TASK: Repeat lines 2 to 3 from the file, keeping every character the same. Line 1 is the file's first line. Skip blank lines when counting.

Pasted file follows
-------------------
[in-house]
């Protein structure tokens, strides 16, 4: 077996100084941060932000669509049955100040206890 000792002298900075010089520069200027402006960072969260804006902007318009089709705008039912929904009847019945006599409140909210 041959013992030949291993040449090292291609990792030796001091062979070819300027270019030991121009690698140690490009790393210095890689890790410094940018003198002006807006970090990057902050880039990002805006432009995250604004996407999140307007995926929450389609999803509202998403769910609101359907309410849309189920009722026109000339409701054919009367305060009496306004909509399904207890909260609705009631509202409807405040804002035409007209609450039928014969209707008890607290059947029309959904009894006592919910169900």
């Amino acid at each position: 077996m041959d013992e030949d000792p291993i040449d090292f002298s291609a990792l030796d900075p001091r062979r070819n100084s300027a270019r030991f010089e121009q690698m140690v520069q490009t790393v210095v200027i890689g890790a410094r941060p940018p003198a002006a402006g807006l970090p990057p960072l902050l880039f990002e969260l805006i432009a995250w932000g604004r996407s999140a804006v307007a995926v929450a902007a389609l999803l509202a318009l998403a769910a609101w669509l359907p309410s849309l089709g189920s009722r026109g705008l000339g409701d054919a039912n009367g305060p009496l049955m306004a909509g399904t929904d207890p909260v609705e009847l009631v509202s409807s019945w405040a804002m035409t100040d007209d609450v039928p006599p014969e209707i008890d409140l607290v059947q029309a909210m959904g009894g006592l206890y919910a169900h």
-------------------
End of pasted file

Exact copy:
């Protein structure tokens, strides 16, 4: 077996100084941060932000669509049955100040206890 000792002298900075010089520069200027402006960072969260804006902007318009089709705008039912929904009847019945006599409140909210 041959013992030949291993040449090292291609990792030796001091062979070819300027270019030991121009690698140690490009790393210095890689890790410094940018003198002006807006970090990057902050880039990002805006432009995250604004996407999140307007995926929450389609999803509202998403769910609101359907309410849309189920009722026109000339409701054919009367305060009496306004909509399904207890909260609705009631509202409807405040804002035409007209609450039928014969209707008890607290059947029309959904009894006592919910169900």
């Amino acid at each position: 077996m041959d013992e030949d000792p291993i040449d090292f002298s291609a990792l030796d900075p001091r062979r070819n100084s300027a270019r030991f010089e121009q690698m140690v520069q490009t790393v210095v200027i890689g890790a410094r941060p940018p003198a002006a402006g807006l970090p990057p960072l902050l880039f990002e969260l805006i432009a995250w932000g604004r996407s999140a804006v307007a995926v929450a902007a389609l999803l509202a318009l998403a769910a609101w669509l359907p309410s849309l089709g189920s009722r026109g705008l000339g409701d054919a039912n009367g305060p009496l049955m306004a909509g399904t929904d207890p909260v609705e009847l009631v509202s409807s019945w405040a804002m035409t100040d007209d609450v039928p006599p014969e209707i008890d409140l607290v059947q029309a909210m959904g009894g006592l206890y919910a169900h």